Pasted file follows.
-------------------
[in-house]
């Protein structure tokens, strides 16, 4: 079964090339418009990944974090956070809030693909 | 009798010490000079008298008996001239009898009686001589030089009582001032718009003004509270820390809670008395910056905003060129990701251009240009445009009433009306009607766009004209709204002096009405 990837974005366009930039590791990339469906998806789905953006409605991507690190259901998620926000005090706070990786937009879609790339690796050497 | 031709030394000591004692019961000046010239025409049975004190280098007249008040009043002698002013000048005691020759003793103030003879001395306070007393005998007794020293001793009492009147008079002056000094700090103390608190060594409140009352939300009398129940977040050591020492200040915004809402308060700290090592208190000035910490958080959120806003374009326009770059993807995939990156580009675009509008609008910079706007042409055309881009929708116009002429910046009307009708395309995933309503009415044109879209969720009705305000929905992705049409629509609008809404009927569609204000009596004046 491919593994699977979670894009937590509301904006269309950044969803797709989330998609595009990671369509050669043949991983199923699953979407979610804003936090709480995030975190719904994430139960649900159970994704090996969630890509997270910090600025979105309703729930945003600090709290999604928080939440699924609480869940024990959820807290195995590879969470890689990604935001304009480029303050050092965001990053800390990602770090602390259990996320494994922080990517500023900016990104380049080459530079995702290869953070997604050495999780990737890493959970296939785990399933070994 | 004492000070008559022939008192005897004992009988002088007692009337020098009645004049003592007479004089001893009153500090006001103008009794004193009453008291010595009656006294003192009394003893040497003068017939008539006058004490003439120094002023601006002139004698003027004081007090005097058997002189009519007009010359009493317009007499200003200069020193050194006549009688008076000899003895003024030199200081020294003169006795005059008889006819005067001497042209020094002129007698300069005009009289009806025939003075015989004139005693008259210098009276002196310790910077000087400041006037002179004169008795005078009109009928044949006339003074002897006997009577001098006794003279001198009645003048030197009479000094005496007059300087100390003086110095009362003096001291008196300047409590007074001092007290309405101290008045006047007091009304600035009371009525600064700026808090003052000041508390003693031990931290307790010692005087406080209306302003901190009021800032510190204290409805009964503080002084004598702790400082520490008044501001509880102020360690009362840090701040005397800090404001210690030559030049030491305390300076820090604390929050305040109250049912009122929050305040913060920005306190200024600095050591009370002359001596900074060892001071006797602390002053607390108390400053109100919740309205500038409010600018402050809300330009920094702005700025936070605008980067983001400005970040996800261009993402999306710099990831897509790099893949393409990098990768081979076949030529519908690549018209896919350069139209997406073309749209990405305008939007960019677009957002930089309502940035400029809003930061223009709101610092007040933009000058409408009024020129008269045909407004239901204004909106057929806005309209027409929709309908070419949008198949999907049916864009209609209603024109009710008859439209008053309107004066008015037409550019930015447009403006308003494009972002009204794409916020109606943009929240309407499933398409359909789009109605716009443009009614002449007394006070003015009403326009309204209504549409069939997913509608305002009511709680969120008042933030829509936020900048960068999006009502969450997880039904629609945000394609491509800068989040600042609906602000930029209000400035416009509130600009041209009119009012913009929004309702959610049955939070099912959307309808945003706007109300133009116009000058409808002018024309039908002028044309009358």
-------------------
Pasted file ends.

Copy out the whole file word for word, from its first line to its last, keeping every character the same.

[in-house]
């Protein structure tokens, strides 16, 4: 079964090339418009990944974090956070809030693909 | 009798010490000079008298008996001239009898009686001589030089009582001032718009003004509270820390809670008395910056905003060129990701251009240009445009009433009306009607766009004209709204002096009405 990837974005366009930039590791990339469906998806789905953006409605991507690190259901998620926000005090706070990786937009879609790339690796050497 | 031709030394000591004692019961000046010239025409049975004190280098007249008040009043002698002013000048005691020759003793103030003879001395306070007393005998007794020293001793009492009147008079002056000094700090103390608190060594409140009352939300009398129940977040050591020492200040915004809402308060700290090592208190000035910490958080959120806003374009326009770059993807995939990156580009675009509008609008910079706007042409055309881009929708116009002429910046009307009708395309995933309503009415044109879209969720009705305000929905992705049409629509609008809404009927569609204000009596004046 491919593994699977979670894009937590509301904006269309950044969803797709989330998609595009990671369509050669043949991983199923699953979407979610804003936090709480995030975190719904994430139960649900159970994704090996969630890509997270910090600025979105309703729930945003600090709290999604928080939440699924609480869940024990959820807290195995590879969470890689990604935001304009480029303050050092965001990053800390990602770090602390259990996320494994922080990517500023900016990104380049080459530079995702290869953070997604050495999780990737890493959970296939785990399933070994 | 004492000070008559022939008192005897004992009988002088007692009337020098009645004049003592007479004089001893009153500090006001103008009794004193009453008291010595009656006294003192009394003893040497003068017939008539006058004490003439120094002023601006002139004698003027004081007090005097058997002189009519007009010359009493317009007499200003200069020193050194006549009688008076000899003895003024030199200081020294003169006795005059008889006819005067001497042209020094002129007698300069005009009289009806025939003075015989004139005693008259210098009276002196310790910077000087400041006037002179004169008795005078009109009928044949006339003074002897006997009577001098006794003279001198009645003048030197009479000094005496007059300087100390003086110095009362003096001291008196300047409590007074001092007290309405101290008045006047007091009304600035009371009525600064700026808090003052000041508390003693031990931290307790010692005087406080209306302003901190009021800032510190204290409805009964503080002084004598702790400082520490008044501001509880102020360690009362840090701040005397800090404001210690030559030049030491305390300076820090604390929050305040109250049912009122929050305040913060920005306190200024600095050591009370002359001596900074060892001071006797602390002053607390108390400053109100919740309205500038409010600018402050809300330009920094702005700025936070605008980067983001400005970040996800261009993402999306710099990831897509790099893949393409990098990768081979076949030529519908690549018209896919350069139209997406073309749209990405305008939007960019677009957002930089309502940035400029809003930061223009709101610092007040933009000058409408009024020129008269045909407004239901204004909106057929806005309209027409929709309908070419949008198949999907049916864009209609209603024109009710008859439209008053309107004066008015037409550019930015447009403006308003494009972002009204794409916020109606943009929240309407499933398409359909789009109605716009443009009614002449007394006070003015009403326009309204209504549409069939997913509608305002009511709680969120008042933030829509936020900048960068999006009502969450997880039904629609945000394609491509800068989040600042609906602000930029209000400035416009509130600009041209009119009012913009929004309702959610049955939070099912959307309808945003706007109300133009116009000058409808002018024309039908002028044309009358």